_Sigma 792 Report post Posted May 24, 2007 I feel like an idiot: n^3>(2^n)/100 I need to solve this, but for the life of me I have no idea. There is a point of intersection around x=19, but I need an exact answer. Point in the right direction would be swell! 0 Share this post Link to post Share on other sites
TheAdmiral 1122 Report post Posted May 24, 2007 It's not that simple.A quick sketch of 2^{x} and x^{3} should convince you that there are two roots to the inequality - one small and one larger, both positive. However, solution isn't possible in closed form. We can express the corresponding equality as a first-order exponential equation, and hence the solution can only be expressed in terms of the Lambert W function.100x^{3} = 2^{x}ln(100x^{3}) = ln(2^{x})ln((d.x)^{3}) = ln(2^{x}) // d = ^{3}√1003ln(d.x) = xln(2)x = A.ln(d.x) // A = 3/ln(2)At this point, we convince ourselves that x is not isolatable. Is numerical solution viable? At least that should be fairly straightforward.If you just need the answers, Maple tells me that in addition to two complex roots, the real solutions lie at:0.227047120219.50008078Admiral 0 Share this post Link to post Share on other sites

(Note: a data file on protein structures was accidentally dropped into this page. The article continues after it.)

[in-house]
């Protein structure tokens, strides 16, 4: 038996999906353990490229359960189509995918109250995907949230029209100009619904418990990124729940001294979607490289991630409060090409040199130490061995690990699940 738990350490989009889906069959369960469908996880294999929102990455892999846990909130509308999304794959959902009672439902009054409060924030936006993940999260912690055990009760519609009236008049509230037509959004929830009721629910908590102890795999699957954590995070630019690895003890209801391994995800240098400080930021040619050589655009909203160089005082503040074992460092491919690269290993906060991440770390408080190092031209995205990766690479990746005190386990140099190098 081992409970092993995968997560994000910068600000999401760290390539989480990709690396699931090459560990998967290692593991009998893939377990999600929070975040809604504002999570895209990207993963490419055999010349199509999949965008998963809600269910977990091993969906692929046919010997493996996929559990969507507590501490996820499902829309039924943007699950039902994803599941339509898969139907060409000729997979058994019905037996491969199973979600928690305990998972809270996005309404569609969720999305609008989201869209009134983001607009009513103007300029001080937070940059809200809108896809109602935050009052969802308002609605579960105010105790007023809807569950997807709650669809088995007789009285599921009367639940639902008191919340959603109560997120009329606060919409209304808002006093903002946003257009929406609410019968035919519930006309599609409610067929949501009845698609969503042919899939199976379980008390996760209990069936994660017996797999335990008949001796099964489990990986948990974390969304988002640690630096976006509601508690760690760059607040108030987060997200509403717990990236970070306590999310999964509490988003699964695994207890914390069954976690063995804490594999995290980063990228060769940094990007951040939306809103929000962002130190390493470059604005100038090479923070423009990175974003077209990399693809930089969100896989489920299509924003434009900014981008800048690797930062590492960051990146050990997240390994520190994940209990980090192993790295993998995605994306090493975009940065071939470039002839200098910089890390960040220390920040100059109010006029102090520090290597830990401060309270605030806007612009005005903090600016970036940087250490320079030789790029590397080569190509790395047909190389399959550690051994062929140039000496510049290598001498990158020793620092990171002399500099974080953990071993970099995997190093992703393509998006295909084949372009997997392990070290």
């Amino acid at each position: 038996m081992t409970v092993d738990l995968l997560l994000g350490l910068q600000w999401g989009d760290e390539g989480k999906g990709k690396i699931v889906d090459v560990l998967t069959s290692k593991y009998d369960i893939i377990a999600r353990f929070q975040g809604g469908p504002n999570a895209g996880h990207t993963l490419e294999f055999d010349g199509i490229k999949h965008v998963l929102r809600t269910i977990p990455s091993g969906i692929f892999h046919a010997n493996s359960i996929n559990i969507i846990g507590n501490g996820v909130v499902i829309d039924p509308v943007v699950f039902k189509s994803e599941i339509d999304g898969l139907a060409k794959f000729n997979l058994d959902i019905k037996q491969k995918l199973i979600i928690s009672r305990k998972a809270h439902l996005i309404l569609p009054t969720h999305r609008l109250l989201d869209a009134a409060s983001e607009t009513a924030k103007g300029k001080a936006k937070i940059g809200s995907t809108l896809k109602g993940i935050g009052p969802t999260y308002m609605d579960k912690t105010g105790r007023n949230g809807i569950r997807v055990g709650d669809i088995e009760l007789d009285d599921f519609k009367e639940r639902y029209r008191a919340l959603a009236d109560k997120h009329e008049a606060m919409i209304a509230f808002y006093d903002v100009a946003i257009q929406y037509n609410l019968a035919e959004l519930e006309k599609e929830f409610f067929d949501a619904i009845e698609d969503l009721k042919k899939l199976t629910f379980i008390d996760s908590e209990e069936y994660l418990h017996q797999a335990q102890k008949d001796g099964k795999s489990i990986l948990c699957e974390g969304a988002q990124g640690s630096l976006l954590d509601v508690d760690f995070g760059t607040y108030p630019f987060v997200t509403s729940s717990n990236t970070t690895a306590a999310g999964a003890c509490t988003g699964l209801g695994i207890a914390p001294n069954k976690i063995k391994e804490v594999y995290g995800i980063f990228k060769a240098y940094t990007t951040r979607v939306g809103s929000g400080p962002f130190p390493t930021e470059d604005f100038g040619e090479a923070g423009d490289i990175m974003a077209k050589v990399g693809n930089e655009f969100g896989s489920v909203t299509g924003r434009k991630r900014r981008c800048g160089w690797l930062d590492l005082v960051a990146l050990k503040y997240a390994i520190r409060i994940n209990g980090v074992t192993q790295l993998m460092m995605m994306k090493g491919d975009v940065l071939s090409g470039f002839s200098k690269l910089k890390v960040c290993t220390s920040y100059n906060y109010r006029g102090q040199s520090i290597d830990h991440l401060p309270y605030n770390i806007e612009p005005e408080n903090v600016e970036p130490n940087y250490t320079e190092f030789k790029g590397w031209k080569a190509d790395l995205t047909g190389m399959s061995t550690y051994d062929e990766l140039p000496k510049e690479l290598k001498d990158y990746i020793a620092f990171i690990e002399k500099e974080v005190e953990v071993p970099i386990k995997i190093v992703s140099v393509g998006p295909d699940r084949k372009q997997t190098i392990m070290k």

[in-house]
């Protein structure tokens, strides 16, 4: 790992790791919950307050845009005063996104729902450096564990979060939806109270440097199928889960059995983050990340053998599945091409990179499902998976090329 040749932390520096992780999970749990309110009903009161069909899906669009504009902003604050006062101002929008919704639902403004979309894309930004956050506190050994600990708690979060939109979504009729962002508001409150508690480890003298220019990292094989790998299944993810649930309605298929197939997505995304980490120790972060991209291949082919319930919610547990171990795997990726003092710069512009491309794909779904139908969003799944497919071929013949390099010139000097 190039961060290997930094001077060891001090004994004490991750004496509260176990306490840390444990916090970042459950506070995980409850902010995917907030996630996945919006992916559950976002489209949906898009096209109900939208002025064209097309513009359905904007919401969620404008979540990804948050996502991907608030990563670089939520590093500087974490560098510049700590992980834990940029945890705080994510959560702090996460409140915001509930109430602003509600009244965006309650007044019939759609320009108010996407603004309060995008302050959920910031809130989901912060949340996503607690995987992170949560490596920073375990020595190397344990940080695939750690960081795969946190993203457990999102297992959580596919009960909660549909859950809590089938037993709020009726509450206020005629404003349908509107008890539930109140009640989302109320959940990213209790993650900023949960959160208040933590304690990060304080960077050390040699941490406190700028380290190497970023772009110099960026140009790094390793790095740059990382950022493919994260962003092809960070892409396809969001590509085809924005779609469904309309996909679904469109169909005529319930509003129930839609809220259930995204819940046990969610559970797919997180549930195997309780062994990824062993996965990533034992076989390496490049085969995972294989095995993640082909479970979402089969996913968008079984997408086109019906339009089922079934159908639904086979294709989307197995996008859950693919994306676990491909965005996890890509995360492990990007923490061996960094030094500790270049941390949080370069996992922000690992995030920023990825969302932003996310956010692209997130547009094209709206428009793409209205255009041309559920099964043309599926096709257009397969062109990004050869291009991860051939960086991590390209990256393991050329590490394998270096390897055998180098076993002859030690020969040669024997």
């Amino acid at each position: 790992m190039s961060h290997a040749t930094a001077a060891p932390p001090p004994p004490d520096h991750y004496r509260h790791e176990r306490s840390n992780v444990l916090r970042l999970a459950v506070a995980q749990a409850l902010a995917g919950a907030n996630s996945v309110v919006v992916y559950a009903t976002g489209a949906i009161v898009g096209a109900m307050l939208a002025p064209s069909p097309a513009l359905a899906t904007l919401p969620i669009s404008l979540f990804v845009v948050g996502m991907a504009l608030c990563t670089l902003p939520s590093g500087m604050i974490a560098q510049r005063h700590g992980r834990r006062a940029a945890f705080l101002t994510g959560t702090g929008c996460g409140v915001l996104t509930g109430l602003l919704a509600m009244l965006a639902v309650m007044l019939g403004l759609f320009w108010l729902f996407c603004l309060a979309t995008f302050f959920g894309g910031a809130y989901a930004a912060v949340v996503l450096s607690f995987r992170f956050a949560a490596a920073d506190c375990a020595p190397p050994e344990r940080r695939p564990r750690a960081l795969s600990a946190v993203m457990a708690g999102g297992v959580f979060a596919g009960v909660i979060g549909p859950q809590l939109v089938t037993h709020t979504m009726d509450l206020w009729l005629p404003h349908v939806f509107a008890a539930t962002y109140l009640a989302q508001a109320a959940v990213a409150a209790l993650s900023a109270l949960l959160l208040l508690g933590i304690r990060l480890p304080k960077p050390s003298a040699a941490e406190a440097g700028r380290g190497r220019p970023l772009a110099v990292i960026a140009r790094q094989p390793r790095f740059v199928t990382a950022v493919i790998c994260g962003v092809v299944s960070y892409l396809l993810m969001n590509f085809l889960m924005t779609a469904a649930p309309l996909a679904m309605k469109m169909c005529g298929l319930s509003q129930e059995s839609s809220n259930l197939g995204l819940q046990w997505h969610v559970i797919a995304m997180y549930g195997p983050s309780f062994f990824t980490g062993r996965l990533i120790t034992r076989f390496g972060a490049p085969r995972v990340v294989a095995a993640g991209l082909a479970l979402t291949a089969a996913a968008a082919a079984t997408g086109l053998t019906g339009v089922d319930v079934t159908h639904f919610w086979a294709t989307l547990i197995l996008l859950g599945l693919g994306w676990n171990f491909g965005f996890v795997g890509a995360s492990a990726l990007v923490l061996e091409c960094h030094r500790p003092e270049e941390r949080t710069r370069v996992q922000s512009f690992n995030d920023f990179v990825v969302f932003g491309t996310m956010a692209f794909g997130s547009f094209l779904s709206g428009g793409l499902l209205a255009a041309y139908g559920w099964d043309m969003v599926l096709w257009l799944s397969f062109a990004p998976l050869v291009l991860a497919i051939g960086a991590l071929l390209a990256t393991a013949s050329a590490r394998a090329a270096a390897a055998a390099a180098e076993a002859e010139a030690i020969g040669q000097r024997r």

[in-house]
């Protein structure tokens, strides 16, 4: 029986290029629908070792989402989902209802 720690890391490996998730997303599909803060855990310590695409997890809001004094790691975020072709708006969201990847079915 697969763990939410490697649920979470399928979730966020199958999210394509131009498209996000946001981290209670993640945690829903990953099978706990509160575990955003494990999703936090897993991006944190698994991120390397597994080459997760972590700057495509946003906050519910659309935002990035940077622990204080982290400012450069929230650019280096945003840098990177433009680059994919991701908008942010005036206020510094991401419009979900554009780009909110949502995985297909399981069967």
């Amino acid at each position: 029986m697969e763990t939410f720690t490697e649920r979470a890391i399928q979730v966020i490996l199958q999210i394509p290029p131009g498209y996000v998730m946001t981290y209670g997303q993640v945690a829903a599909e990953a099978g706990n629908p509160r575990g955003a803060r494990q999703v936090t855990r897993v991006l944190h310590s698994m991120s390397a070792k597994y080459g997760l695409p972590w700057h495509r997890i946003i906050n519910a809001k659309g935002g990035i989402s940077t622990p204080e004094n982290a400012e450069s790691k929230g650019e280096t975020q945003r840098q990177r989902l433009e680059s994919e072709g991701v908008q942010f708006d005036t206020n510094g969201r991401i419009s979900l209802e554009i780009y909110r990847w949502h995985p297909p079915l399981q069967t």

_Sigma 792 Report post Posted May 24, 2007 How did you get maple to output the 4 roots? It kept giving me only the first one, the very small one...Anyways, thanks for the help!//nm I got it. In maple the W(...) is the same as the link you posted?[Edited by - _Sigma on May 24, 2007 5:38:37 PM] 0 Share this post Link to post Share on other sites
TheAdmiral 1122 Report post Posted May 24, 2007 If you ask Maple (Version 9) to solve(100*x^3 = 2^x);it will give you a list of the four roots, in terms of the LambertW function, which is indeed the one I linked to. To get these values numerically, tell it to evaluate the result as floating values:evalf(solve(100*x^3 = 2^x));Admiral 0 Share this post Link to post Share on other sites